Chicago U.S. Circuit Court of Appeals Upholds Evidence of Suicide-Related Warnings on Antidepressant Package

The 7th U.S. Circuit Court of Appeals in Chicago affirmed a Southern District of Illinois judge’s ruling by the district judge in the regarding Wyeth, Inc.’s antidepressant Effexor . Giles v. Wyeth, Inc., No. 07-3149.

In Giles, the plaintiff decedent, Jeff Giles, was a coal miner and who became depressed after the coalmine where he worked closed and he lost his job. He was diagnosed with major depressant disorder, for which his physician prescribed the antidepressant Effexor. He committed suicide 2 days after taking three Effexor pills. His wife and son brought an Illinois wrongful death lawsuit against Wyeth.

Effexor carries various warnings, one of which is a suicide precaution. In June 2003, the Food and Drug Administration (FDA) announced it was reviewing reports of a possible relationship between Paxil, an antidepressant not manufactured by Wyeth, and an increase risk of suicide and suicide attempts in children and adolescents. In 2003, Wyeth changed Effexor’s labeling to reflect that its pediatric clinical trial showed an increased risk of suicidal ideation in children using the drug.

In 2006, the FDA conducted a study of all antidepressant manufacturers’ clinical trials involving adults. It found that adults between the ages of 25 and 64 showed no increase in suicidal behavior taking antidepressants. The next year, the FDA issued a new warning expanding its previous suicide warning to include adults younger than 25.

Before the beginning of the Giles trial, Wyeth filed a motion in limine to exclude (1) all suicide-related warnings that accompanied Effexor after the decedent’s death in 2002; and (2) scientific data related to suicide in pediatric patients taking antidepressants.

The district court granted the motion in part, ruling that evidence of post-2002 suicide related warnings was not admissible. It also denied in part the motion and allowed the use of scientific evidence related to pediatric patients, including such evidence from after the decedent’s death.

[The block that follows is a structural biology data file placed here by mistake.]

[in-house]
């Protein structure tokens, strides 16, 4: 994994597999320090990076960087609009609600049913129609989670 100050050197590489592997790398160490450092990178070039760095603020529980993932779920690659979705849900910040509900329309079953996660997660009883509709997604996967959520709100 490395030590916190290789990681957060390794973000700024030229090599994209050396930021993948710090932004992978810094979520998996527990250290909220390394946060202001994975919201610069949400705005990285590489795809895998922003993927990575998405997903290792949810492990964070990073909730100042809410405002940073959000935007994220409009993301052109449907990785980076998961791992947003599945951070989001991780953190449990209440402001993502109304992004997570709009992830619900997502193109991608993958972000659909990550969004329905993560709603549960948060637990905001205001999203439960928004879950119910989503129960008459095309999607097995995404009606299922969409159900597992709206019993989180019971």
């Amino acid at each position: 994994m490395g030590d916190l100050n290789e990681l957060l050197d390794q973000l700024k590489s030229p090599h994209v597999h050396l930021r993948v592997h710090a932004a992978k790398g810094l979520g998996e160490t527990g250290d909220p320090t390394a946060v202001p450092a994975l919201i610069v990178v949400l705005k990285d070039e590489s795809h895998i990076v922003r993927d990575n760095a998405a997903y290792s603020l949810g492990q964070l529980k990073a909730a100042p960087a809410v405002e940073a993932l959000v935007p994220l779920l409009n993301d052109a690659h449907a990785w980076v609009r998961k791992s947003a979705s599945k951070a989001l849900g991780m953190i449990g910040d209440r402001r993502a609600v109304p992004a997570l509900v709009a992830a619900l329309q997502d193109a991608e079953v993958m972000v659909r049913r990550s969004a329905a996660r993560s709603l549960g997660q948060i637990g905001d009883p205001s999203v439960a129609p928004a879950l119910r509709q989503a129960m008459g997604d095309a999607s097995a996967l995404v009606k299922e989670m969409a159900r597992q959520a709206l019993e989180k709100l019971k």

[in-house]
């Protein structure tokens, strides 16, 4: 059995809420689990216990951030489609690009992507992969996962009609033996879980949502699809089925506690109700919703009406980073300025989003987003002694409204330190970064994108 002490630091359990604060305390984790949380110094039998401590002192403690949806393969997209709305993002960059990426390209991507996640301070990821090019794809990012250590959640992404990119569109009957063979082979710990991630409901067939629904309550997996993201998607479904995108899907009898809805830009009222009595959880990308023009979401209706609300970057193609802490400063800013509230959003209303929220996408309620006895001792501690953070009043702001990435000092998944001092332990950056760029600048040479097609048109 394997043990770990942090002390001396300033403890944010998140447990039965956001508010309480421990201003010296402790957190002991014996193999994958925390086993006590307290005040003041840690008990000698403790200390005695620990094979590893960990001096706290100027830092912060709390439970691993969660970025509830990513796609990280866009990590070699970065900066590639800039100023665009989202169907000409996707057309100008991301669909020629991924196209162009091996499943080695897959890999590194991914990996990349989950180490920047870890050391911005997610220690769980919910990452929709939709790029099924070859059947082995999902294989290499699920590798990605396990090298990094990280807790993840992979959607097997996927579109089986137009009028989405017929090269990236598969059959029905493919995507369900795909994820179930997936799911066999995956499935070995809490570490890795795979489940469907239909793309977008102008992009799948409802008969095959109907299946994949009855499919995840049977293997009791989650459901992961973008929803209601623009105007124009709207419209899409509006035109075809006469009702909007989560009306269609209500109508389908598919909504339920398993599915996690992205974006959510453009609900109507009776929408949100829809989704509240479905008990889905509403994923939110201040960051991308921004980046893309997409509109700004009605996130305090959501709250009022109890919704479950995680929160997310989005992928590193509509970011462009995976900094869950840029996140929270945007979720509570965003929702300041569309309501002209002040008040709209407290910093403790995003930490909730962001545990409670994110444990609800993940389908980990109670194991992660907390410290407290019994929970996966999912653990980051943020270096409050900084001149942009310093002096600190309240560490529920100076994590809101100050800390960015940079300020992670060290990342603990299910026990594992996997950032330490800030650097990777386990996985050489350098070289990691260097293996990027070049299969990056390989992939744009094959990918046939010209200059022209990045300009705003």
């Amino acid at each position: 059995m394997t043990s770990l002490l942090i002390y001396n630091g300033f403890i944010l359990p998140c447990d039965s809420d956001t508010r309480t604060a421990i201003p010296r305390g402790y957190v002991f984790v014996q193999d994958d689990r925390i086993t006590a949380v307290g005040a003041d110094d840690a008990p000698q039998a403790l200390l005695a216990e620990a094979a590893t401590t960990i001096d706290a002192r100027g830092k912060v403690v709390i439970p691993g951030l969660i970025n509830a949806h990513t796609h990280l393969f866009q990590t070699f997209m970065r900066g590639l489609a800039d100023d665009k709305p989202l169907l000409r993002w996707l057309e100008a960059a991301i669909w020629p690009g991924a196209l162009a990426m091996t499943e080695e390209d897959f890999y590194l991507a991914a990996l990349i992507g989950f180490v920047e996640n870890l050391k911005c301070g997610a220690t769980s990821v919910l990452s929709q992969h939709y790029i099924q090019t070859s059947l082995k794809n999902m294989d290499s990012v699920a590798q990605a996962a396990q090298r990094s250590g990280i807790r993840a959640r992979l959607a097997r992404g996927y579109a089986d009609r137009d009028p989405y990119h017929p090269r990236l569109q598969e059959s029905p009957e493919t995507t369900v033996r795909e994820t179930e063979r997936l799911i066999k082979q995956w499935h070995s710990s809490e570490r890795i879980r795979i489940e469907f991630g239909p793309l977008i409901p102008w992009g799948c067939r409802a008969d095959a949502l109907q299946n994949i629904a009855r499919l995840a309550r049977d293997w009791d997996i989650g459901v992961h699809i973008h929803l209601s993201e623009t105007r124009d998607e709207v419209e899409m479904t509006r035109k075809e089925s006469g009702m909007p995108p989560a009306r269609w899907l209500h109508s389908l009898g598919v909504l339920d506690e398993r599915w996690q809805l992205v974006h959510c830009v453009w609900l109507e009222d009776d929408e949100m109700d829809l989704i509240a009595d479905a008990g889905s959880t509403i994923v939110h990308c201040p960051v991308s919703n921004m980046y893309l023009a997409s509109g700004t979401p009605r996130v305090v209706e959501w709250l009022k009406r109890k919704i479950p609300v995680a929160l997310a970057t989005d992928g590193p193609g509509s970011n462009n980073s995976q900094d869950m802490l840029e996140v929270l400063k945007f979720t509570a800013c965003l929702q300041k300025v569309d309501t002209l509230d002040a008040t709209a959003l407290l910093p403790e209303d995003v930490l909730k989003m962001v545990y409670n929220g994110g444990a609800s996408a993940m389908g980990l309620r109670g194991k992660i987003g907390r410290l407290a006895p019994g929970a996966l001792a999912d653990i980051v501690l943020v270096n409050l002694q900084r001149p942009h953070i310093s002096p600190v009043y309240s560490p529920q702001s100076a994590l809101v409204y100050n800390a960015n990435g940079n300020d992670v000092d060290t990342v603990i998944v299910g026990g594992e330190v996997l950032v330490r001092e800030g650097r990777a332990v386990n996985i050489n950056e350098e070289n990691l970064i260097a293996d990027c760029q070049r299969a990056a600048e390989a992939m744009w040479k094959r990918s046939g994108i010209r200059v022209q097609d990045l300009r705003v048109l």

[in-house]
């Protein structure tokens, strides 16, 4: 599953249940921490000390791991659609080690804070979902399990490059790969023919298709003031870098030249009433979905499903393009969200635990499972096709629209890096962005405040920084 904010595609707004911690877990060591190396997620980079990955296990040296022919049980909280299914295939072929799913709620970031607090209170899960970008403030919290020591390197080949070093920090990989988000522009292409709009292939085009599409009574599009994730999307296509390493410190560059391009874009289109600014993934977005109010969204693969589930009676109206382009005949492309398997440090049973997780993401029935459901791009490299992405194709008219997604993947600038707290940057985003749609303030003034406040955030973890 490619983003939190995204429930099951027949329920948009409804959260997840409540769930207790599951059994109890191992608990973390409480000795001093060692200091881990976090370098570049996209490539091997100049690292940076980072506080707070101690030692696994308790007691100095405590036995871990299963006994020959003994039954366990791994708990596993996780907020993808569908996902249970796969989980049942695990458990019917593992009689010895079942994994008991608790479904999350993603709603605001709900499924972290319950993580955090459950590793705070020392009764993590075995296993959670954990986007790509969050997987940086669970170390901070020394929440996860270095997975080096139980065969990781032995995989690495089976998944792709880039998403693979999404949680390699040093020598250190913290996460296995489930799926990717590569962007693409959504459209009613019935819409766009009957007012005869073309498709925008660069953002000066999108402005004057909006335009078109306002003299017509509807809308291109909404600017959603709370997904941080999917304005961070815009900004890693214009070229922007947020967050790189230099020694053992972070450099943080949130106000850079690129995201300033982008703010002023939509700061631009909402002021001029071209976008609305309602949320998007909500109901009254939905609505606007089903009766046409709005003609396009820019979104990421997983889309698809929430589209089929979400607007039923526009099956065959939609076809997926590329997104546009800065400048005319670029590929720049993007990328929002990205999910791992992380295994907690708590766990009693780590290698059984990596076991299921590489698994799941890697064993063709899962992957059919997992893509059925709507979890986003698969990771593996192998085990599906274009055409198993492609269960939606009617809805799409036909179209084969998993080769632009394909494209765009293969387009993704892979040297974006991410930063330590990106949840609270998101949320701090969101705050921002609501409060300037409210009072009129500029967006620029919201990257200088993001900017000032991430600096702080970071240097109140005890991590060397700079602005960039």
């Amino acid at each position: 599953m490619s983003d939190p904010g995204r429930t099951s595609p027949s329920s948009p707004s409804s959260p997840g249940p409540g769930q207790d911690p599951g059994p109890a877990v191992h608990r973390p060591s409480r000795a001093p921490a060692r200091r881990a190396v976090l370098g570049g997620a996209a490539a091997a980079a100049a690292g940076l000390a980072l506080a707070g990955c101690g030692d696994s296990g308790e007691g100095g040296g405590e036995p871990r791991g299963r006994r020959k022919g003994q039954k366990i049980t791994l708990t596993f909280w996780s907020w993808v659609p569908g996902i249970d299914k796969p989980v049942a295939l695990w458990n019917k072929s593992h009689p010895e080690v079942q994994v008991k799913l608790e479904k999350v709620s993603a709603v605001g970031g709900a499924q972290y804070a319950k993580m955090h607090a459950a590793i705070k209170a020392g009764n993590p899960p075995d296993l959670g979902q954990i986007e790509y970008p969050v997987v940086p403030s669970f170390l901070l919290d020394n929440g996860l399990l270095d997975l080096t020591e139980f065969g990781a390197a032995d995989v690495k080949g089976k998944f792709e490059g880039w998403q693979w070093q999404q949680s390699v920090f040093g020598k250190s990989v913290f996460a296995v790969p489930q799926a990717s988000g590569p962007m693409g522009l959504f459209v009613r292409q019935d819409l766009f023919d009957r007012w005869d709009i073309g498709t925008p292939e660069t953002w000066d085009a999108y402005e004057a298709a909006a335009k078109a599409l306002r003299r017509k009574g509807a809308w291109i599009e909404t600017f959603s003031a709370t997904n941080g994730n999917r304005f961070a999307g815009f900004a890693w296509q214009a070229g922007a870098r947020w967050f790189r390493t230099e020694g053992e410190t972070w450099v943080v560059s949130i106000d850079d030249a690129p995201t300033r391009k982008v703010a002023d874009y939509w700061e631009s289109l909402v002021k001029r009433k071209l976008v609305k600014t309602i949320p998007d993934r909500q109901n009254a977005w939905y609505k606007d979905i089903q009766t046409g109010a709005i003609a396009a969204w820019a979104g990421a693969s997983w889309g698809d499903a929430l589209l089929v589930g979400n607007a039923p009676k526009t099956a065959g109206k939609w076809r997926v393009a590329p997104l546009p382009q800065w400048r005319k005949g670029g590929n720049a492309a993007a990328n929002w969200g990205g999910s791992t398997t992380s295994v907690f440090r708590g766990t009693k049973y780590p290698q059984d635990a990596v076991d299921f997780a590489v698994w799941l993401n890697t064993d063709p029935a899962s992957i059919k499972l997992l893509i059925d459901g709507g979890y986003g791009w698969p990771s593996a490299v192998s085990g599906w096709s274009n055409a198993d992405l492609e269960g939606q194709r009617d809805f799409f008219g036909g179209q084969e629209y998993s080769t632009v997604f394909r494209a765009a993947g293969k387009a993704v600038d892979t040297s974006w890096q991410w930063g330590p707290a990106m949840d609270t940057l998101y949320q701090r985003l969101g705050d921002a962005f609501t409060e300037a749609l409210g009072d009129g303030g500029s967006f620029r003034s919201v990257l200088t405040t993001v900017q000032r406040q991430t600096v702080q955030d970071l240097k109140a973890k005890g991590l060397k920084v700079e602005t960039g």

After a 3 week trial, the jury returned the verdict in favor of Wyeth. Plaintiff appealed that judgment, claiming that Wyeth was strictly liable for failing to provide adequate warnings for Effexor. The 7th Circuit Court of Appeals agreed with Wyeth and the district court stating that excluding otherwise relevant evidence when its “probative value is substantially outweighed by the danger of unfair prejudice, confusion of the issues or misleading the jury, or by considerations, of under delay, waste of time, or needless presentation of cumulative evidence”. Federal Rules of Evidence, 403.

The warnings that accompanied Effexor after Mr. Giles’ death had little or any probative value in the case. The excluded warnings did not establish that Wyeth knew or should have known about an increased risk of suicides in adults of Mr. Giles’ age. The excluded post-2002 warnings focus on children and adults younger than 25.

While the court might have ruled in favor of Wyeth in the Giles case, they weren’t so lucky in the recent case of Wyeth v. Levine, in which the Supreme Court ruled in favor of the plaintiff and opened the door for several lawsuits against the pharmaceutical giant.

Kreisman Law Offices has been practicing Chicago wrongful death claims for over 30 years, serving areas of Chicago such as Wheeling, River Forest, Elmwood Park, and Chicago Ridge.